We had a vigorous, turbulent campaign to make Chicago an open city. We knew that in spite of a marvelous open housing agreement on paper that we reached in Chicago, open housing was not going to be a reality in Chicago in the next year or two. We knew that it was going to take time to really open that city, and we could not neglect those who lived in the ghetto communities in the process.

At the same time Negro neighborhoods had to be made more hospitable for those who remained. Tenant unions, modeled after labor organizations, became the collective bargaining agents between landlord and resident. This program had remarkable success. In less than a year, unions were formed in three of the city's worst slum and ghetto areas. The collective bargaining contracts also included such measures as rent freezes and stabilization, daily janitorial and sanitation services, and immediate repairs of facilities that jeopardized health and safety. Twelve other smaller tenants unions also sprung up in various communities throughout the city. All met regularly in an informal federation.

Another phase of the housing thrust concerned neighborhood rehabilitation. The unique aspect of this program lay in the fact that the rehabilitated buildings would be turned over to housing cooperatives organized in each of the neighborhoods. The residents therefore gained their much-needed voice in management and administration of the properties. It was through such moves that we hoped to break the cycle of defeatism and psychological servitude that marked the mentality of slumism, achieving human as well as housing renewal.

The most spectacularly successful program in Chicago was Operation Breadbasket. Operation Breadbasket had a very simple program but a powerful one: "If you respect my dollar, you must respect my person." The philosophical undergirding of Operation Breadbasket rested in the belief that many retail business and consumer goods industries depleted the ghetto by selling to Negroes without returning to the community any of the profits through fair hiring practices. To reverse this pattern Operation Breadbasket committees selected a target industry, then obtained the employment statistics of individual companies within it. If the proportion of Negro employees was unsatisfactory, or if they were confined to the menial jobs, the company was approached to negotiate a more equitable employment practice. Leverage was applied where necessary through selective buying campaigns organized by the clergymen through their congregations and through the movement. They simply said, "We will no longer spend our money where we cannot get substantial jobs."

By 1967 SCLC had Operation Breadbasket functioning in some twelve cities, and the results were remarkable. In Chicago, Operation Breadbasket successfully completed negotiations with three major industries: milk, soft drinks, and chain grocery stores. Four of the companies involved concluded reasonable agreements only after short "don't buy" campaigns. Seven other companies were able to make the requested changes across the conference table, without necessitating a boycott. Two other companies, after providing their employment information to the ministers, were sent letters of commendation for their healthy equal-employment practices. The net results added up to approximately eight hundred new and upgraded jobs for Negro employees, worth a little over $7 million in new annual income for Negro families. We added a new dimension to Operation Breadbasket. Along with requesting new job opportunities, we requested that businesses with stores in the ghetto deposit the income for those establishments in Negro-owned banks, and that Negro-owned products be placed on the counters of all their stores.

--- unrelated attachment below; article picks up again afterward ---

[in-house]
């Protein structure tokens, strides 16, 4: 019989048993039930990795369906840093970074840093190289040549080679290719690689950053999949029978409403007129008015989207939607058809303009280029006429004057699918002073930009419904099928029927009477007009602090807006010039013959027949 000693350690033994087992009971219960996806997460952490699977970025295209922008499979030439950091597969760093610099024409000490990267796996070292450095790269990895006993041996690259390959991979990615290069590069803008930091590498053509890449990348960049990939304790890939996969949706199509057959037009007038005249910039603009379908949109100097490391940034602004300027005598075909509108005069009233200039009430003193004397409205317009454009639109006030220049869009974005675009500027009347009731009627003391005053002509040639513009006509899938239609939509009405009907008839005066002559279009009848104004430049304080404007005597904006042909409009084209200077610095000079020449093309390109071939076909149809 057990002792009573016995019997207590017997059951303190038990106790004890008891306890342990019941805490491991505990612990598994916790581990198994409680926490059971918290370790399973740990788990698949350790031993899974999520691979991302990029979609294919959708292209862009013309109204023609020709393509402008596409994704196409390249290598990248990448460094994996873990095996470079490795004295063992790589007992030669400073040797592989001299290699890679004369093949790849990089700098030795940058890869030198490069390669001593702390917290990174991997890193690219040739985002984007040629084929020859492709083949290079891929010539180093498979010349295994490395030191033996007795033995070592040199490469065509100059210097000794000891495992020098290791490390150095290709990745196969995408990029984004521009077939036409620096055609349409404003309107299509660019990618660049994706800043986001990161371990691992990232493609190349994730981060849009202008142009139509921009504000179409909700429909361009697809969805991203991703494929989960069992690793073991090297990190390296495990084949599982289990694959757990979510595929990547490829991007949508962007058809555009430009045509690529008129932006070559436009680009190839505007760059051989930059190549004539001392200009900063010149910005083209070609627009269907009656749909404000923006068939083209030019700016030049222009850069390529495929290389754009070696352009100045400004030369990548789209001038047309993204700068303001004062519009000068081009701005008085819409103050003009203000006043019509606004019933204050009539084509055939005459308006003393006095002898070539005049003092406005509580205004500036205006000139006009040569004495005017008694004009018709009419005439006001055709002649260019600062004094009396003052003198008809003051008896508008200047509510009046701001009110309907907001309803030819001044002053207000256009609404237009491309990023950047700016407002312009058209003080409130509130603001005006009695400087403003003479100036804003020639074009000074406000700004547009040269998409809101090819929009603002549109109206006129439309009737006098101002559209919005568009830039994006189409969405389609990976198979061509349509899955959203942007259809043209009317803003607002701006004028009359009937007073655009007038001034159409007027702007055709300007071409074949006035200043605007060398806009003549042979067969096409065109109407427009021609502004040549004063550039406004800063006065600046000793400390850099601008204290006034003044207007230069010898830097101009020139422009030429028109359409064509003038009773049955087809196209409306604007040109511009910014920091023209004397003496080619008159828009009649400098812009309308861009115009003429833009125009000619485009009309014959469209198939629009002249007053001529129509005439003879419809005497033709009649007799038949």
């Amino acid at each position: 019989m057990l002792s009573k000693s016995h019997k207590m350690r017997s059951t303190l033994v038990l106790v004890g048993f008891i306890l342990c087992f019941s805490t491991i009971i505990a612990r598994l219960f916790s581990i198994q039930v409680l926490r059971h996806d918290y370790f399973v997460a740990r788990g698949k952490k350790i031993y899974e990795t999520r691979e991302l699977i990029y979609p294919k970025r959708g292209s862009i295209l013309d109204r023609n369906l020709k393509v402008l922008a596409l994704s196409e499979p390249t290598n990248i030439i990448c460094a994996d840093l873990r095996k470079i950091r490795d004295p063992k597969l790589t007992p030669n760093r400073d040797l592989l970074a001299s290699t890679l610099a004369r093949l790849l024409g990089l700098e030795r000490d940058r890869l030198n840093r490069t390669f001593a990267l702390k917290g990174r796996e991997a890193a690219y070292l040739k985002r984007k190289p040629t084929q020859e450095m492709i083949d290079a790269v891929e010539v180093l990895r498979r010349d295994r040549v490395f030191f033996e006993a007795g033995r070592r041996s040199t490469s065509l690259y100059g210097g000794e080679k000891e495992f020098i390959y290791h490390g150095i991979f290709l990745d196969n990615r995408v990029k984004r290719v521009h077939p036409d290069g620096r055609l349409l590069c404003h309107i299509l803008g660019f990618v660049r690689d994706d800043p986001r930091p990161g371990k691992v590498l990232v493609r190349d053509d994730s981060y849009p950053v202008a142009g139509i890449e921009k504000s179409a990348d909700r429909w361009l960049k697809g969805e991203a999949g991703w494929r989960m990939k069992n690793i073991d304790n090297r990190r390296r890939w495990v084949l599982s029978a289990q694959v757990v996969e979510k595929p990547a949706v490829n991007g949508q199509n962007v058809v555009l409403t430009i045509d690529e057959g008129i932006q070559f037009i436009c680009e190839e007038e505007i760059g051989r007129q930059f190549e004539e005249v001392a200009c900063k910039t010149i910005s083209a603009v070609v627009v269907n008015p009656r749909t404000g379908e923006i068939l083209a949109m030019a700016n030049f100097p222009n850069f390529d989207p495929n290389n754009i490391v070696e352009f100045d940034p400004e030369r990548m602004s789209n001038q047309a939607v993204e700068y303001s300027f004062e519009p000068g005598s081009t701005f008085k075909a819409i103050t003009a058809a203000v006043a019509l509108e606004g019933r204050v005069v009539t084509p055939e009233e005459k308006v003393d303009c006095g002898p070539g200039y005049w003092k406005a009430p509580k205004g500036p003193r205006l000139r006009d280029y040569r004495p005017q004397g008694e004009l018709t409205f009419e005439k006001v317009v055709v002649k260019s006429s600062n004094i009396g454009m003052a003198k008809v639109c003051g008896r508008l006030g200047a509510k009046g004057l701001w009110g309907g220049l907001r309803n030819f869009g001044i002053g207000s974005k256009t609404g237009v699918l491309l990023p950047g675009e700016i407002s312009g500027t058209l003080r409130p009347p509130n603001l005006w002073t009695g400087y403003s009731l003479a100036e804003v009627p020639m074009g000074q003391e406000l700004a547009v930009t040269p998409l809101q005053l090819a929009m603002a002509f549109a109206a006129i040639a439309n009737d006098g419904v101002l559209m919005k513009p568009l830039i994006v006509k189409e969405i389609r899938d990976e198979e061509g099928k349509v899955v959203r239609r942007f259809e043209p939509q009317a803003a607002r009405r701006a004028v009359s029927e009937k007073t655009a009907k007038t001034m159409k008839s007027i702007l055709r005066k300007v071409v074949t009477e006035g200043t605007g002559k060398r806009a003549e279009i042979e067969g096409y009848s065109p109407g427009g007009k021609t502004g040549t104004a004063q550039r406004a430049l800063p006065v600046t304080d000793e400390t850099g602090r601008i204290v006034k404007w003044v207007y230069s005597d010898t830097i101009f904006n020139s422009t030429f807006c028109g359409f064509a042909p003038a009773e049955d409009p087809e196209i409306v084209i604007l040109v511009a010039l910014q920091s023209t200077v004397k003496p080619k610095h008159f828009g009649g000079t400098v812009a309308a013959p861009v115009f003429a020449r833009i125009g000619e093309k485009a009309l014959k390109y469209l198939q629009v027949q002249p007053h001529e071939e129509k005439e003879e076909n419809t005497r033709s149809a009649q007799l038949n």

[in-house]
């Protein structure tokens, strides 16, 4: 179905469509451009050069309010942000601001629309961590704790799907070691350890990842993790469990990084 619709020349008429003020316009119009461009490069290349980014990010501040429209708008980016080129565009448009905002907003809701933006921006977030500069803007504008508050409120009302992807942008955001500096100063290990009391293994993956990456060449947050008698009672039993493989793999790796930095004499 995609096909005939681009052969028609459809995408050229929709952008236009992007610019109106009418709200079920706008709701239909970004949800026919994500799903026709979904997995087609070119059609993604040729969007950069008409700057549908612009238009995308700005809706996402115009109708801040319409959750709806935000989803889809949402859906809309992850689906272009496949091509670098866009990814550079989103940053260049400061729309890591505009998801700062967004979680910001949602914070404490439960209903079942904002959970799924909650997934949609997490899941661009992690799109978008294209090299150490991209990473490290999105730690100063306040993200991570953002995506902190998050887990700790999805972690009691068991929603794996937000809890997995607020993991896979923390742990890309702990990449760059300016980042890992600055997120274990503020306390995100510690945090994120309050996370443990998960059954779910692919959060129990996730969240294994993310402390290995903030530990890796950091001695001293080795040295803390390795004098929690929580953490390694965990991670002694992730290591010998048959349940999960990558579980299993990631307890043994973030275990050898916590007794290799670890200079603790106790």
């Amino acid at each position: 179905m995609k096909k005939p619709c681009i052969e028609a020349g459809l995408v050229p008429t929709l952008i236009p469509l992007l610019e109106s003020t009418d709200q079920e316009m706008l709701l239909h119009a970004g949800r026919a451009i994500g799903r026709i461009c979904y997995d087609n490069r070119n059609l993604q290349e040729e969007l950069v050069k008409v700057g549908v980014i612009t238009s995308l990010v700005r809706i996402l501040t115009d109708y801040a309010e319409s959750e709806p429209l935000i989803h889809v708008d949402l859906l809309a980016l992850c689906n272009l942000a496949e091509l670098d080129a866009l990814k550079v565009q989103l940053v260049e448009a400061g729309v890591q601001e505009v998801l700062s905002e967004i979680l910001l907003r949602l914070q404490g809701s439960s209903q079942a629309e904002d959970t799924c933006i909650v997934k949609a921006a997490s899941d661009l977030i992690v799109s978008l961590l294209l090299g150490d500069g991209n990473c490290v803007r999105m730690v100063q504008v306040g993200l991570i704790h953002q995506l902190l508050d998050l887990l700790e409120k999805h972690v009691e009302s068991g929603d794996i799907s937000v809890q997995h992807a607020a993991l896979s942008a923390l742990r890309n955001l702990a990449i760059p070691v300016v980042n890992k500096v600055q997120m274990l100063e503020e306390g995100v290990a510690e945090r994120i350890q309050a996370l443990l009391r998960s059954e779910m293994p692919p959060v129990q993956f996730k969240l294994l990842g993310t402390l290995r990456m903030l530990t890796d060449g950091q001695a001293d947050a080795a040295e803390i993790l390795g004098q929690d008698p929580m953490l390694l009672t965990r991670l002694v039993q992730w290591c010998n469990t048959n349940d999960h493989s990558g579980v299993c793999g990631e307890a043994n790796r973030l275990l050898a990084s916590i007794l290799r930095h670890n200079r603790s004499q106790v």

A special and unique relationship to Jews

When we were working in Chicago, we had numerous rent strikes on the West Side, and it was unfortunately true that, in most instances, the persons we had to conduct these strikes against were Jewish landlords. There was a time when the West Side of Chicago was a Jewish ghetto, and when the Jewish community started moving out into other areas, they still owned the property there, and all of the problems of the landlord came into being.

We were living in a slum apartment owned by a Jew and a number of others, and we had to have a rent strike. We were paying $94 for four rundown, shabby rooms, and we would go out on our open housing marches on Gage Park and other places and we discovered that whites with five sanitary, nice, new rooms, apartments with five rooms, were paying only $78 a month. We were paying 20 percent tax.

The Negro ends up paying a color tax, and this has happened in instances where Negroes actually confronted Jews as the landlord or the storekeeper. The irrational statements that have been made are the result of these confrontations.

The limited degree of Negro anti-Semitism is substantially a Northern ghetto phenomenon; it virtually does not exist in the South. The urban Negro has a special and unique relationship to Jews. He meets them in two dissimilar roles. On the one hand, he is associated with Jews as some of his most committed and generous partners in the civil rights struggle. On the other hand, he meets them daily as some of his most direct exploiters in the ghetto as slum landlords and gouging shopkeepers. Jews have identified with Negroes voluntarily in the freedom movement, motivated by their religious and cultural commitment to justice. The other Jews who are engaged in commerce in the ghettos are remnants of older communities. A great number of Negro ghettos were formerly Jewish neighborhoods; some storekeepers and landlords remained as population changes occurred. They operate with the ethics of marginal business entrepreneurs, not Jewish ethics, but the distinction is lost on some Negroes who are maltreated by them. Such Negroes, caught in frustration and irrational anger, parrot racial epithets. They foolishly add to the social poison that injures themselves and their own people.